The Hadban strain was a smaller version of the Hamdani. Sharing several traits including big bone and muscular build. They were also known for possessing an extremely gentle nature. The average height of a Hadban was 14.3 hands, the primary color brown or bay with few if any white markings.


Most of our modern horses today are a mix of the various strains and so you see many different characteristics that trace to the various strains with one or another usually being predominant.
     
    01-09-2012, 01:31 AM
  #20
Trained
Somehow I got lost before I could answer your halter question. In Arabian Main Ring Halter (vs. Sport Horse in Hand which is a whole 'nuther ballgame), the front feet should be just a tiny bit in front of the shoulder and very slightly split is ok, the back feet should be split (one farther in front of the other) but not to the point where the horse isn't bearing weight on all four feet.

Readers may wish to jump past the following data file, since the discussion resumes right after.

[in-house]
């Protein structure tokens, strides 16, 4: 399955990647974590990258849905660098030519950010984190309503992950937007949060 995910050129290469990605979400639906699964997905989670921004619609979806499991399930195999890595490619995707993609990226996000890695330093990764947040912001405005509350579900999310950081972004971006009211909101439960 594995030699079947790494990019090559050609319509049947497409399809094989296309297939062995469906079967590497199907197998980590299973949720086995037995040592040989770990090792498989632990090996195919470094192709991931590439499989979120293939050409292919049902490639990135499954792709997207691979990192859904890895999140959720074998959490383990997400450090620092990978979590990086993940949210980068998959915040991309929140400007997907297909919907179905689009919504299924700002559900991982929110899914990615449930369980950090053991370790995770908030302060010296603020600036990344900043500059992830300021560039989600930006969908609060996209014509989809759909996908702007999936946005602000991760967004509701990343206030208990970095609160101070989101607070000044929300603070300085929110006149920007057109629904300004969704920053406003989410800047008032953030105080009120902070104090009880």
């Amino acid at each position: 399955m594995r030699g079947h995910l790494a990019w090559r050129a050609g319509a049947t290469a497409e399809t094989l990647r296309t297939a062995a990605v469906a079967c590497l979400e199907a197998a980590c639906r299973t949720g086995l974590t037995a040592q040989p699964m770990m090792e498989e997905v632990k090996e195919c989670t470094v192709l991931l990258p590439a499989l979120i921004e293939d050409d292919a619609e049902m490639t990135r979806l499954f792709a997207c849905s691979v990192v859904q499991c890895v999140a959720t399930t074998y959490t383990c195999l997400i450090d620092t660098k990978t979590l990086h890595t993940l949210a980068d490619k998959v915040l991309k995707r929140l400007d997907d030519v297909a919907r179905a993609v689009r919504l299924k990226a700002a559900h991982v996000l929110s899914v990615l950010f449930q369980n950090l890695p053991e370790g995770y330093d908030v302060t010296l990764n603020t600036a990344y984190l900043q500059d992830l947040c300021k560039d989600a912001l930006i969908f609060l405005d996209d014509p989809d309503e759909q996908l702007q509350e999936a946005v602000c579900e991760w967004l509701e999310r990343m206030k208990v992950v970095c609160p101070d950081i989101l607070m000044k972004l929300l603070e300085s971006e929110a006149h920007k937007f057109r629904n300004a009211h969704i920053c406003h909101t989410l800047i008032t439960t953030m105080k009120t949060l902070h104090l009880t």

In this picture, Cloney should have is front feet about 1/2 step further forward and his back left foot, he's just starting to "cheat" on by sneaking the weight onto the toe and not keeping his foot completely flat.

Ideally, he should be rocked further back on his haunches so that his neck would come up straighter out of his shoulders and then break at the poll to reach for the whip or hand that's being used as his 'target'.

If I can ever figure out how to get some pics from my phone onto photobucket I'll try to post the ones I took at Nationals this year, he was standing a lot better there.

Here's a pic of him as a yearling, just before Scottsdale, he's standing a LOT better here.